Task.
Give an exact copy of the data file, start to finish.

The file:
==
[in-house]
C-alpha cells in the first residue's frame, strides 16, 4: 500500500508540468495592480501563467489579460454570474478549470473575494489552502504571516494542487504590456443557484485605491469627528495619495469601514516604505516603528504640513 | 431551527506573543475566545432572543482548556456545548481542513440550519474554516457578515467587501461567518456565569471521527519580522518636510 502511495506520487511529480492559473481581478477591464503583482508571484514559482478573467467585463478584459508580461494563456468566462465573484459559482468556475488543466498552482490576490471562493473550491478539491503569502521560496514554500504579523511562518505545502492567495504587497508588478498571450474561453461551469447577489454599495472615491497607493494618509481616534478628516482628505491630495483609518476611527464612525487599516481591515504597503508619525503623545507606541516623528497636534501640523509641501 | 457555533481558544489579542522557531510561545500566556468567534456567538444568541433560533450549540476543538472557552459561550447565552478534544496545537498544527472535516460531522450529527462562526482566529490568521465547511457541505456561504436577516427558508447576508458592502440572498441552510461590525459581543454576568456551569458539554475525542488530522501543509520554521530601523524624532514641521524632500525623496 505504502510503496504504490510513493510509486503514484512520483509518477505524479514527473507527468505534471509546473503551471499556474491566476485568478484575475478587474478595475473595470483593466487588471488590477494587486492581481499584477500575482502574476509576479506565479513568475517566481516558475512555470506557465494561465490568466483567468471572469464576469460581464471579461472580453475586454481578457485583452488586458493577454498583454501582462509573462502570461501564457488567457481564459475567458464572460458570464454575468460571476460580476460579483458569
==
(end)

[in-house]
C-alpha cells in the first residue's frame, strides 16, 4: 500500500508540468495592480501563467489579460454570474478549470473575494489552502504571516494542487504590456443557484485605491469627528495619495469601514516604505516603528504640513 | 431551527506573543475566545432572543482548556456545548481542513440550519474554516457578515467587501461567518456565569471521527519580522518636510 502511495506520487511529480492559473481581478477591464503583482508571484514559482478573467467585463478584459508580461494563456468566462465573484459559482468556475488543466498552482490576490471562493473550491478539491503569502521560496514554500504579523511562518505545502492567495504587497508588478498571450474561453461551469447577489454599495472615491497607493494618509481616534478628516482628505491630495483609518476611527464612525487599516481591515504597503508619525503623545507606541516623528497636534501640523509641501 | 457555533481558544489579542522557531510561545500566556468567534456567538444568541433560533450549540476543538472557552459561550447565552478534544496545537498544527472535516460531522450529527462562526482566529490568521465547511457541505456561504436577516427558508447576508458592502440572498441552510461590525459581543454576568456551569458539554475525542488530522501543509520554521530601523524624532514641521524632500525623496 505504502510503496504504490510513493510509486503514484512520483509518477505524479514527473507527468505534471509546473503551471499556474491566476485568478484575475478587474478595475473595470483593466487588471488590477494587486492581481499584477500575482502574476509576479506565479513568475517566481516558475512555470506557465494561465490568466483567468471572469464576469460581464471579461472580453475586454481578457485583452488586458493577454498583454501582462509573462502570461501564457488567457481564459475567458464572460458570464454575468460571476460580476460579483458569